Face masks make you suggestible; they make you more likely to follow someone else’s direction and do things you wouldn’t otherwise do
In Joost Meerloo’s analysis of false confessions and totalitarian regimes, The Rape of the Mind, he coins a phrase for the ‘dumbing down’ of critical resistance – menticide. “In the totalitarian regime,” he wrote, “the doubting, inquisitive, and imaginative mind has to be suppressed. The totalitarian slave is only allowed to memorise, to salivate when the bell rings.”
…The fact that masks likely don’t even work brings us to the final reason that wearing one inculcates stupidity and compliance: through a bombardment of lies, contradictions, and confusion, the state overwhelms your ability to reason clearly…
…As Theodore Dalrymple wrote, “In my study of communist societies, I came to the conclusion that the purpose of communist propaganda was not to persuade or convince, not to inform, but to humiliate; and therefore, the less it corresponded to reality the better. When people are forced to remain silent when they are being told the most obvious lies, or even worse when they are forced to repeat the lies themselves, they lose once and for all their sense of probity. To assent to obvious lies is in some small way to become evil oneself. One’s standing to resist anything is thus eroded, and even destroyed. A society of emasculated liars is easy to control.”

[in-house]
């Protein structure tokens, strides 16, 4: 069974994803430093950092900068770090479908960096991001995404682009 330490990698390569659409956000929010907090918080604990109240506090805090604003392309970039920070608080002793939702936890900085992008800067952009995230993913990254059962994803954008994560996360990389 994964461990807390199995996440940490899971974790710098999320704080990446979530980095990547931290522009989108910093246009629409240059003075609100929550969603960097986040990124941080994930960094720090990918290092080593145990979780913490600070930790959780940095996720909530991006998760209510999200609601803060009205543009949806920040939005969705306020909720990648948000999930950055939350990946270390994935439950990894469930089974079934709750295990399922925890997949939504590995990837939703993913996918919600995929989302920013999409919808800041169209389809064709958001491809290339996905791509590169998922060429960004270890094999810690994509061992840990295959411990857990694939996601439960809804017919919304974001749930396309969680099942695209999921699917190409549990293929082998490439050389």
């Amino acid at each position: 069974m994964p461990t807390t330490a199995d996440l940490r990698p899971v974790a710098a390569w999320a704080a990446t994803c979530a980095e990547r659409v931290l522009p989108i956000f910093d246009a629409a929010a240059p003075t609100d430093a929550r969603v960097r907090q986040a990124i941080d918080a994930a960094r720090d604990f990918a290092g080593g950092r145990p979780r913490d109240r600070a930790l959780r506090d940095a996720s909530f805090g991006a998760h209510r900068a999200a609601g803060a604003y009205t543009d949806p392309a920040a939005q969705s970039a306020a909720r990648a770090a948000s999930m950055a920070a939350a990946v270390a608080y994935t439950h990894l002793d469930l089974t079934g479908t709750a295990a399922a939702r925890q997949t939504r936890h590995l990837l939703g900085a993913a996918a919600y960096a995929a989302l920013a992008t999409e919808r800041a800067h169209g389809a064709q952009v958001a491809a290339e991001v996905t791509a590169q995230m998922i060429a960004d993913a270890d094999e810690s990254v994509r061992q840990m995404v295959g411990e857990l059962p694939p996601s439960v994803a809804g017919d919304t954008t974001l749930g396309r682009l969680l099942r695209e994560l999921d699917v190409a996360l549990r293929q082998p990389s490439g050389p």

In reality many of the people who died from Covid-19 were likely to die this year anyway, so in one respect this estimate is likely to be too high. In another respect it’s likely to be too low, as it will not include ‘lockdown deaths’, that is, the deaths from delayed cancer and heart treatments, and so on, but as I was interested in the effect of Covid-19 I didn’t want those in my graph anyway. (Another complication is that not everyone who is classed as a Covid-19 death actually died from it, but I decided to ignore this.)
The five year average for 2015-19 is 531,355 deaths per year. As of writing this there were 42,462 Covid-19 deaths in the UK. There are likely to be a few more deaths in the next few weeks, but not many more, as the disease is (barring an unlikely second wave in winter), on its way out. Besides, the number we are adding on here is for the whole of the UK, not just England and Wales, so if anything this number is inflated. That gives us 573,817 deaths for 2020. Then I got hold of the historical population figures for England and Wales, and calculated the death rates per 1000 from it, so that population increases are taken account of. Here is the result:
THERE IS a growing body of evidence which, if it is ever proved true and it may well be when our present nightmare is over, would leave the Government’s policy over the past 20 months in discredited tatters.
Trying to predict the future is the oldest delusion known to Man. It has never worked, save exceptionally by a fluke. This time we were told “Follow the science”.
- Professor Karol Sikora says that COVID-19 behaves like pandemics in the past.
- Society is scarred all over the world.
- The virus will go but the fear will do the damage.
Note: YouTube has taken down the video. Please go directly to UnHerd’s site:
Professor Karol Sikora has become something of a celebrity in the UK over the past months for his expert commentary on the pandemic, and his unusual tendency for optimism rather than pessimism.
Virus ‘getting tired’